Library Journal Survey reports median size of e-book collection in U.S. public libraries exceeds 10,000

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Image credit: Library Journal

In their fifth annual study of e-book usage in U.S. public libraries, Library Journal found that while e-book demand is still on the rise, there has been a significant waning in its intensity, based on the responses from the 538 libraries that participated in their survey. LJ suggests that a strong possibility for this apparent tapering off of enthusiasm is the fact that nearly all (95%) of public libraries now offer e-books, so their widespread adoption may mean that they have successfully integrated into mainstream reading practices. The rise of tablets seems to have helped, as tablets have edged out dedicated e-book readers as the most popular devices on which to access e-books.

The little resistance to e-books that does remain is due to a lack of funding for e-book collections and concern over the ease of use, according to LJ.   However, a limited collection is no longer a major factor inhibiting e-book usage. U.S. public libraries spent nearly $113 million on e-books in the 2014 fiscal year (on average 7% of each library’s budget), and the median size of e-book collections now exceeds 10,000. Respondents indicated that adult titles account for more than two-thirds of e-book collections, so there is still plenty of room to grow in children’s and young adult titles.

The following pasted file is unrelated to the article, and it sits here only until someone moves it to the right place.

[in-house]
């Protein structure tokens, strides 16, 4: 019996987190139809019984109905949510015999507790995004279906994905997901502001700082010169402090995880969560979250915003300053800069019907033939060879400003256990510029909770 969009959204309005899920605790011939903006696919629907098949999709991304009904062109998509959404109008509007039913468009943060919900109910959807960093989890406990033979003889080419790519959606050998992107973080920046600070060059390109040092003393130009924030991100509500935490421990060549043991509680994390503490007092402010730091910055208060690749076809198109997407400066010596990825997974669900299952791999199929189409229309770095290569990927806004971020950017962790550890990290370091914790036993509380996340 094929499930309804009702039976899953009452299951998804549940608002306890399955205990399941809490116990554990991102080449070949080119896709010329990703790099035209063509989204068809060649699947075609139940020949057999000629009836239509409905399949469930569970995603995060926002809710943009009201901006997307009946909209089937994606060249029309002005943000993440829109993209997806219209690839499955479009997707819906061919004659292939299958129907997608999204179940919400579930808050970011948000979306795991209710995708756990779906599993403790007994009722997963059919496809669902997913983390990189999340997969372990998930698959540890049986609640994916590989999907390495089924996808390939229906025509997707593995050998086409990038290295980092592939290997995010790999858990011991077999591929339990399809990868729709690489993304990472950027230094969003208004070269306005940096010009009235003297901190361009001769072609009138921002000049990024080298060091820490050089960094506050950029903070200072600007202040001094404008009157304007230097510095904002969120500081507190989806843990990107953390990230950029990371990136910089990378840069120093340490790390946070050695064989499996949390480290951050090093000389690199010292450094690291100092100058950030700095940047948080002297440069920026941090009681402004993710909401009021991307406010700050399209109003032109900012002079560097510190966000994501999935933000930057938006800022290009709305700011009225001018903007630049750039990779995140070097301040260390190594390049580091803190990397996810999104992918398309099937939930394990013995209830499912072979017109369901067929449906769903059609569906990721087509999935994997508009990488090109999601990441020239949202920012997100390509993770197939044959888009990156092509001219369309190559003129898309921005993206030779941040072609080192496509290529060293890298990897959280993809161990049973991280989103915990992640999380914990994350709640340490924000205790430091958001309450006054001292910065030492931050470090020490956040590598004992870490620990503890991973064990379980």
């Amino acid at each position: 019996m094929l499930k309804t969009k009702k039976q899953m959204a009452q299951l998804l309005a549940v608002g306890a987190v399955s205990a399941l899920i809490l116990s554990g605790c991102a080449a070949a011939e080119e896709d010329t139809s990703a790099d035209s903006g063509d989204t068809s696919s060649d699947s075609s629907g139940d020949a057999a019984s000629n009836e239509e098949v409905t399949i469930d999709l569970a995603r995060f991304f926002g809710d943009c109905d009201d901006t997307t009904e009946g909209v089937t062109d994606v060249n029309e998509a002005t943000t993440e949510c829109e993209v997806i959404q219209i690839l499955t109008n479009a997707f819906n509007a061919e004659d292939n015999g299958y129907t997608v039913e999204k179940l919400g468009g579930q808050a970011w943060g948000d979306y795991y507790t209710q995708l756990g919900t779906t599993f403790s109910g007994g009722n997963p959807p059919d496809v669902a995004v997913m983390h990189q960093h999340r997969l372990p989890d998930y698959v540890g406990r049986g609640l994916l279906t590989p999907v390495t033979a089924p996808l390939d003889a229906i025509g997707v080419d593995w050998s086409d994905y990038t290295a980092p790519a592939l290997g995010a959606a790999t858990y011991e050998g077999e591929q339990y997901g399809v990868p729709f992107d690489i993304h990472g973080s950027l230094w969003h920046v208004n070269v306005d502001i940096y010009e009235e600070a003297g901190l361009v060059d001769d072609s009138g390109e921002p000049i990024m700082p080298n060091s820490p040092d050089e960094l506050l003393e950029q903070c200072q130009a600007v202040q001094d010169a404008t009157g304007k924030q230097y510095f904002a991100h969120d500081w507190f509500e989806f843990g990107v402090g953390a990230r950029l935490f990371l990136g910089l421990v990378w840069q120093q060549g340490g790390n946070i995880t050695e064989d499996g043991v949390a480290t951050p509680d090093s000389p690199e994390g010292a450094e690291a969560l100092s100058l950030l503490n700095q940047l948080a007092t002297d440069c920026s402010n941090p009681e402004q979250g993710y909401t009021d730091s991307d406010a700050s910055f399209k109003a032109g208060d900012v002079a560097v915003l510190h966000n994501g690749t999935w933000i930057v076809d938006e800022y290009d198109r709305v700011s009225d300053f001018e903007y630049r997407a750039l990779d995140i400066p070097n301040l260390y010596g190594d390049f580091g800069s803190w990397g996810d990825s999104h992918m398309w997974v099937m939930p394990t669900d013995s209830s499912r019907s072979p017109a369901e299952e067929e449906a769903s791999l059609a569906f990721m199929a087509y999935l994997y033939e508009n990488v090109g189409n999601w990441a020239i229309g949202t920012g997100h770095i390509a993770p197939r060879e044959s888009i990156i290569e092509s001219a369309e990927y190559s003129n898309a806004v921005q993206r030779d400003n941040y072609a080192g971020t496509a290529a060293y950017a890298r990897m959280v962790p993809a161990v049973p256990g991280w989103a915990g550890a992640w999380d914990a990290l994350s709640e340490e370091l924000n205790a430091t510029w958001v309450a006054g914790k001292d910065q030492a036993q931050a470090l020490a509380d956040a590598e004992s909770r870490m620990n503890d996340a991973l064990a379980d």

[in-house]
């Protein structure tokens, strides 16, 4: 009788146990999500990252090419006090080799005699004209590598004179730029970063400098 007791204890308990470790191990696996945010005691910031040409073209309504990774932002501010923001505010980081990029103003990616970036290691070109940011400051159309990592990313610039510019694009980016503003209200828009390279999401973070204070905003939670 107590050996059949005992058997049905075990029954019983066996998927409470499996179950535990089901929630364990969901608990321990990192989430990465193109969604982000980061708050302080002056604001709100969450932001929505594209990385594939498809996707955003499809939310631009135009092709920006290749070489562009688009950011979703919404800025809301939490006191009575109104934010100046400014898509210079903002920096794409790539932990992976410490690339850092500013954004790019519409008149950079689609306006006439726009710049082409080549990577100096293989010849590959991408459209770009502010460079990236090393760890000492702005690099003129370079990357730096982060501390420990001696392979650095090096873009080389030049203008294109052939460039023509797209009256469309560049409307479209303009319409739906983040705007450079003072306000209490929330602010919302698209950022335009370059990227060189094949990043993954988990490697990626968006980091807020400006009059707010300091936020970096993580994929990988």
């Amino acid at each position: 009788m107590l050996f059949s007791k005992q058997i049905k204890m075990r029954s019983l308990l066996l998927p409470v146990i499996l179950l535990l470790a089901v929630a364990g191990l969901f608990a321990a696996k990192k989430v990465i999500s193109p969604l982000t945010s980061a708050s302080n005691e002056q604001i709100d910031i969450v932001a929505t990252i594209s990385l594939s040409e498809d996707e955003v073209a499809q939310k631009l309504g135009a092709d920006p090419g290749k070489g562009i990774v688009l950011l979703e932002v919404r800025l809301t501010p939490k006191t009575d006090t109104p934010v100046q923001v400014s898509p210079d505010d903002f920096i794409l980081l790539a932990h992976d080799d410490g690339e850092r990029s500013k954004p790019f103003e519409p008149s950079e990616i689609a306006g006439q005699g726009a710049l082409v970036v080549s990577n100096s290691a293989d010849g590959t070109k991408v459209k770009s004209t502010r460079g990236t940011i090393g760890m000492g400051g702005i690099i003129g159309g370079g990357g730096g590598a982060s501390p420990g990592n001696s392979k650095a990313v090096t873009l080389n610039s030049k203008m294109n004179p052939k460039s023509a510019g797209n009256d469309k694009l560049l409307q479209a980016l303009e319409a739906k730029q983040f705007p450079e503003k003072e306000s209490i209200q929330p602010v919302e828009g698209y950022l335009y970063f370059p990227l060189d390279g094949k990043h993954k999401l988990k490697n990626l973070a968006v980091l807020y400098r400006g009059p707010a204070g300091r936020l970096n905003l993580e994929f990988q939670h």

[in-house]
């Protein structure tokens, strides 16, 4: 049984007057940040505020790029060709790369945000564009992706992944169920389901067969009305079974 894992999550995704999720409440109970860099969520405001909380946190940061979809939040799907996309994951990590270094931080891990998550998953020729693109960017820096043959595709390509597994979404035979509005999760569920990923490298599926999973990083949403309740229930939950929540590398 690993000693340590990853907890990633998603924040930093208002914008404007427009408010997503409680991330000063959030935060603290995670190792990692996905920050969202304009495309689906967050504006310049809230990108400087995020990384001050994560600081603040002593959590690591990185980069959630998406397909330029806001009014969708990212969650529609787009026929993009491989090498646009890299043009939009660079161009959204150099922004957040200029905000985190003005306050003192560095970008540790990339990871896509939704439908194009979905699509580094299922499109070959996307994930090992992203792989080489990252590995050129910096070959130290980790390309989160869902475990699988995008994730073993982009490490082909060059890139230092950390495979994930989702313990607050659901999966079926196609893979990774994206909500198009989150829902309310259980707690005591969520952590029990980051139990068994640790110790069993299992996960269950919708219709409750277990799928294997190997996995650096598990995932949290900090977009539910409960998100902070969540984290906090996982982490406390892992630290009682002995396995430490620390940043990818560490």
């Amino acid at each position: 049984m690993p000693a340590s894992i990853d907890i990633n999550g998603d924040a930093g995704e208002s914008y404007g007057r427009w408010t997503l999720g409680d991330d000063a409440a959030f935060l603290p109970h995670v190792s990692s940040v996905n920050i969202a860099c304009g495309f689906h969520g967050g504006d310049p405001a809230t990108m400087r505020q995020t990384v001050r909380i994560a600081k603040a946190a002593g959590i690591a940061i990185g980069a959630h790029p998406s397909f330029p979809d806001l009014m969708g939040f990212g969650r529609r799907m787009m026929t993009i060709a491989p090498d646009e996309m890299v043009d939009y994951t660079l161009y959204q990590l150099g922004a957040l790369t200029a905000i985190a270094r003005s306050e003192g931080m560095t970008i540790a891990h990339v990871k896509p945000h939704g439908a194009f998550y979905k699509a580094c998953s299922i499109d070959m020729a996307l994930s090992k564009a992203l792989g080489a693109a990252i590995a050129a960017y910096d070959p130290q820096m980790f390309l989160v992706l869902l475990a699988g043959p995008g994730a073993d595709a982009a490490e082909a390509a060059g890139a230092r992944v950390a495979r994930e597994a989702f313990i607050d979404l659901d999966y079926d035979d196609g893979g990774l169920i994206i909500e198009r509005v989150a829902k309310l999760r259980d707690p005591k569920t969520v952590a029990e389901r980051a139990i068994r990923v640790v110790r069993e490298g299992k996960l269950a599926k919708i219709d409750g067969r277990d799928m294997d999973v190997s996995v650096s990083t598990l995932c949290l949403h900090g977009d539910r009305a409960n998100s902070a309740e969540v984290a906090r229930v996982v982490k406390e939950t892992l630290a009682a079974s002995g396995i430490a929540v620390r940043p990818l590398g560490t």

What is next for the future of e-book usage in U.S. public libraries, then? Based on survey responses, LJ predicts that e-books will continue to see increased demand and steady rather than drastic circulation growth. Small and medium sized libraries are still working to catch up to their larger counterparts in terms of e-book offerings, but e-reader lending remains the most popular among this population group. None of the numbers provided by the survey seemed to indicate that e-books were a threat to traditional print. Instead, LJ suggests that e-books are increasingly seen as a complement to other formats. In other words, they are simply becoming more firmly entrenched among the variety of formats that we may interact with on a day to day basis.

Note: This post is part of our series, “The Weekly Number.” In this series, we highlight statistics that help tell the story of the 21st-century library.

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